Leatherman Juice 2
    4X4 gauze pads
    mole skin
    duct tape
    my modified ball point pen needle safe with needles/thread
    a big tube of petroleum jelly
    a container with ibuprofen/benedryl
    sun screen
    malaria pills
    write in the rain notebook with pens
    Loksak bags of various sizes

    *** I looked up Loksak bags- will they hold air under pressure- such as held under 6' of water?
    Last edited: Oct 9, 2012
  17. collecter


    Aug 21, 2002
    I don't know that I worry about grabbing any one thing but your story has me thinking that a pack should hold the few most essential items in a punch that could quickly be separated from the pack. That way "what to grab" would already be decided ahead of time.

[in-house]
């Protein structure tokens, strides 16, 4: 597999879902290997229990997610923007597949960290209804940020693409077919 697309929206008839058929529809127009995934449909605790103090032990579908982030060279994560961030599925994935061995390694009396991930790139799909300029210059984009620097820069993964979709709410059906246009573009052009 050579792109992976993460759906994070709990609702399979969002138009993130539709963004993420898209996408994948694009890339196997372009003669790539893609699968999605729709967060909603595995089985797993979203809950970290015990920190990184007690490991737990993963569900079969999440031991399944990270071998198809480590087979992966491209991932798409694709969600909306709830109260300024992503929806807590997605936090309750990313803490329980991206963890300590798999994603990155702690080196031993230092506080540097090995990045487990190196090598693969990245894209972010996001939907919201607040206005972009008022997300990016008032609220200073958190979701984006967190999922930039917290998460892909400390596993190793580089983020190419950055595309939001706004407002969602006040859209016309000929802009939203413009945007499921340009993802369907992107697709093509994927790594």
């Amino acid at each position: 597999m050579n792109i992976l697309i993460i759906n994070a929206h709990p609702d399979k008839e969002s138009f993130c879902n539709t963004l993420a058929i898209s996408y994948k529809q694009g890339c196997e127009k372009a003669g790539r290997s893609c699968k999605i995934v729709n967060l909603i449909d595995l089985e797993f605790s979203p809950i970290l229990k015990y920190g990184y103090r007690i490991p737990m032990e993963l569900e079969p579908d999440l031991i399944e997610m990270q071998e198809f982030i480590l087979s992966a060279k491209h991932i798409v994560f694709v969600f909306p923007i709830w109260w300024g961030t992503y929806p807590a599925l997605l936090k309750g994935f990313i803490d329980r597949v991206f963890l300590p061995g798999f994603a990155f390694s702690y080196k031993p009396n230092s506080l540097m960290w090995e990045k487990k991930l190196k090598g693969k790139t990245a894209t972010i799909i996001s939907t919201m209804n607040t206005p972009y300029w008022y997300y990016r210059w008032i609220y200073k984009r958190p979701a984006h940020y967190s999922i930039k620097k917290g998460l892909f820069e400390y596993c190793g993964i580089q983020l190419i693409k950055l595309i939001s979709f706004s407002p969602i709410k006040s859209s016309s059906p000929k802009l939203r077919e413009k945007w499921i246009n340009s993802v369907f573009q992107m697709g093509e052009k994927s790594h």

it sounds like you already had some key items on your person.
  18. mete

    mete Gold Member Gold Member

    Jun 10, 2003
  19. fujita yuji

    fujita yuji

    Jul 12, 2008
    Similar case we had about one and a half year ago here in Japan when huge tsunami hit the shore.
    We must think about this kind of what if questions repeatedly.
    Thanks for posting nice thread, iowaguy.
  20. bored2deth


    Feb 27, 2011
    What would I grab from my pack?? I'm presuming I cannot simply take my pack? Ok..


    An outfitted Esee 5 or Bk-2 (if I actually had one, lol) or a good, outfitted folder such as a mule.
    Hopefully a lamp or flashlight.
    Warm jacket.
    Maybe a small pouch with goodies in it?